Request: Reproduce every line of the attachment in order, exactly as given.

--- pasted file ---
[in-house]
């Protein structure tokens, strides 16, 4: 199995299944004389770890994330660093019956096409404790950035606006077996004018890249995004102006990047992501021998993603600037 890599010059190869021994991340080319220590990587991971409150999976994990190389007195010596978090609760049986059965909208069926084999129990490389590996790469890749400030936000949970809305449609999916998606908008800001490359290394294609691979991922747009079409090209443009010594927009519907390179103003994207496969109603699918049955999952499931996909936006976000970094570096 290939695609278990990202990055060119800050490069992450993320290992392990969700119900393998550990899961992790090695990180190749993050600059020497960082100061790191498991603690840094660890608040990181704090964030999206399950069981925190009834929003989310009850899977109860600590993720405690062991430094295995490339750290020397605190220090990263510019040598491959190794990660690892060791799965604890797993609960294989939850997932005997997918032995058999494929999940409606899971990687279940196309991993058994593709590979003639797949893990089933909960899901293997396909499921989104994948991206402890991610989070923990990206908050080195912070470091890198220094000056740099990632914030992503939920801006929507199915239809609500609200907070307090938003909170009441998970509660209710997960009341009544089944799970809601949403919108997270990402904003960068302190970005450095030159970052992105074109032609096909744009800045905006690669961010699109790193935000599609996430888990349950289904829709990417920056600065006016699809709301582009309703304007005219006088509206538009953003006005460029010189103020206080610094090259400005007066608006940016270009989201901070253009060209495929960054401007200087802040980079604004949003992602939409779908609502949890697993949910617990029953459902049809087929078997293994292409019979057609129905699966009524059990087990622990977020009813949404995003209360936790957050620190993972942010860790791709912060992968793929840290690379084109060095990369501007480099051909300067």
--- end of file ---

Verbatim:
[in-house]
């Protein structure tokens, strides 16, 4: 199995299944004389770890994330660093019956096409404790950035606006077996004018890249995004102006990047992501021998993603600037 890599010059190869021994991340080319220590990587991971409150999976994990190389007195010596978090609760049986059965909208069926084999129990490389590996790469890749400030936000949970809305449609999916998606908008800001490359290394294609691979991922747009079409090209443009010594927009519907390179103003994207496969109603699918049955999952499931996909936006976000970094570096 290939695609278990990202990055060119800050490069992450993320290992392990969700119900393998550990899961992790090695990180190749993050600059020497960082100061790191498991603690840094660890608040990181704090964030999206399950069981925190009834929003989310009850899977109860600590993720405690062991430094295995490339750290020397605190220090990263510019040598491959190794990660690892060791799965604890797993609960294989939850997932005997997918032995058999494929999940409606899971990687279940196309991993058994593709590979003639797949893990089933909960899901293997396909499921989104994948991206402890991610989070923990990206908050080195912070470091890198220094000056740099990632914030992503939920801006929507199915239809609500609200907070307090938003909170009441998970509660209710997960009341009544089944799970809601949403919108997270990402904003960068302190970005450095030159970052992105074109032609096909744009800045905006690669961010699109790193935000599609996430888990349950289904829709990417920056600065006016699809709301582009309703304007005219006088509206538009953003006005460029010189103020206080610094090259400005007066608006940016270009989201901070253009060209495929960054401007200087802040980079604004949003992602939409779908609502949890697993949910617990029953459902049809087929078997293994292409019979057609129905699966009524059990087990622990977020009813949404995003209360936790957050620190993972942010860790791709912060992968793929840290690379084109060095990369501007480099051909300067």